War Karen Brown
Ford Collins (Reuters) – The 2022 planting campaign in the United States is already designed as a battle between higher production costs and higher new crop prices, and the U.S. government added 2 cents to the debate on Friday.
The Department of Agriculture’s official U.S. production estimates use acreage based on research. But the Flash rating for 2022 should be seen as an industry forecast rather than a traditional USDA forecast.
USDA 2022 US corn crops are estimated at 92 million acres, soybeans at 87.5 million and wheat at 49 million. This compares to 93.3 million for maize, 87.2 million for soybeans and 46.7 million for wheat by 2021.
These passages are from USDA’s annual long-term forecasts, which are 10 year supply and demand tables based on October data used for budget purposes. Most of the figures included, especially those beyond 2022/23, should not be taken as specific estimates.
The 2022 part numbers are derived from factors used by other researchers, including the economy and trends. Like other market forecasts, these targets are subject to change.
The first 2022 planting survey will take place in early March and the results will be released on March 31st. In the last 10 years, in 2017 and 2019, there were only twice as many March corn forecasts per million acres.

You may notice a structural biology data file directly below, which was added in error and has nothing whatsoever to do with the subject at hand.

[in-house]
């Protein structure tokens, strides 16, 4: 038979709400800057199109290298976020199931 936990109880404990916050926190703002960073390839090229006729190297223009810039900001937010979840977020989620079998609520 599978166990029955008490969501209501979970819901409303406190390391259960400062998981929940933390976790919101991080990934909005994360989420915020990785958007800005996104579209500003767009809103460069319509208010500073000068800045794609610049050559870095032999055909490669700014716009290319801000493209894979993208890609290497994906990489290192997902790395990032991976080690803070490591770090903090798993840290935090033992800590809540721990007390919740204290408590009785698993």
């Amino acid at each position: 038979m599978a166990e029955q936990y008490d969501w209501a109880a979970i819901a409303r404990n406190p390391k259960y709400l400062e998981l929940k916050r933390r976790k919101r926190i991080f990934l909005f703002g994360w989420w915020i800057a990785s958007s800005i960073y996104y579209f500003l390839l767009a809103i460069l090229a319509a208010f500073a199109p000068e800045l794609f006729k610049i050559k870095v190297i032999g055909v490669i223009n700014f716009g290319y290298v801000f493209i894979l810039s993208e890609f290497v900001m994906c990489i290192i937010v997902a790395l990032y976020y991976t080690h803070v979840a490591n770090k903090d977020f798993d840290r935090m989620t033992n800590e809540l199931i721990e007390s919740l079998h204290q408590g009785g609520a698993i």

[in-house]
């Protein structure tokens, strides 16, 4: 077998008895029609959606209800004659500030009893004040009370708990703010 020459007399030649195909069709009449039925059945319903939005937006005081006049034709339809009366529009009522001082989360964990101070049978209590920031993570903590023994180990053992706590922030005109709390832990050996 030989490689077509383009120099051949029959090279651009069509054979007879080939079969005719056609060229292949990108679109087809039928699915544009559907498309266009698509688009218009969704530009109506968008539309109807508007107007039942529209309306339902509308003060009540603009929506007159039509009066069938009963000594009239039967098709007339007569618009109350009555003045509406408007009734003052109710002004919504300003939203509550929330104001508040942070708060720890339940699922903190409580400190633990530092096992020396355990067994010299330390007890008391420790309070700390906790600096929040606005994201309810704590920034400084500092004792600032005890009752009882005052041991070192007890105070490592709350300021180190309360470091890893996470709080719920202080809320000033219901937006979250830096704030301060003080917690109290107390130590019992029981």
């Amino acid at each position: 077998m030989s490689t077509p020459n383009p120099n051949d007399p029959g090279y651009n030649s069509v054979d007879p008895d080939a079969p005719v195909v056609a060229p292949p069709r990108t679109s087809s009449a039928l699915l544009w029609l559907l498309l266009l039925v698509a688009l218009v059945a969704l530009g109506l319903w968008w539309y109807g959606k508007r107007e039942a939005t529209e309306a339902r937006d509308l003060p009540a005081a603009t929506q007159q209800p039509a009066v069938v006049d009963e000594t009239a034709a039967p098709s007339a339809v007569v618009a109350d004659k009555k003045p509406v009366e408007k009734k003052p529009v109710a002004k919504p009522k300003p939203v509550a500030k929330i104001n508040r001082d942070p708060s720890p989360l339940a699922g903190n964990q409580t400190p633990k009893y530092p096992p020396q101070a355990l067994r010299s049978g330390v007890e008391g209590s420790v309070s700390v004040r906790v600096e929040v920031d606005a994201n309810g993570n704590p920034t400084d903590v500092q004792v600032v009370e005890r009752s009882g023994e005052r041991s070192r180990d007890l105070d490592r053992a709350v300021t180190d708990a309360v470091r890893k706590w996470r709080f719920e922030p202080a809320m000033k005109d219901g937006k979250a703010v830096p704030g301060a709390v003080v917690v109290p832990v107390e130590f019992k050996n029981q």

The excerpts for the USDA February AG Outlook are told the same way, but apparently with more up-to-date information. Six of the last 10 years have had less than one million acres of March corn forecasts since February, so performance is improving.
But when the October and February numbers were compared with the final plantings, the traditional analysis of the area planted at these stages often led to overestimation or underestimation. So analysts – including the USDA – at least now have a good chance of being a little misunderstood.
The USDA soybean number is similar to some other recent analyst perspective. However, some ideas were overwhelming, including the Twitter poll I conducted three weeks ago, in which the majority of voters wanted the soybean target for 90 million acres.
That survey suggested 2,022 acres less corn, which could be 91 million or less.
From these estimates and surveys last month, soybeans have expanded its profitability from a future standpoint. November 2022 Soybeans ended Monday 2.23 times more than December 2022 corn, the lowest in the year so far and the lowest in six years to date.
High fertilizer costs can greatly affect maize, which is a major concern. However, Cropwatch said this week that only one in 11 farmers – in North Dakota – plans to deviate from regular corn and soybean cycles by 2022.
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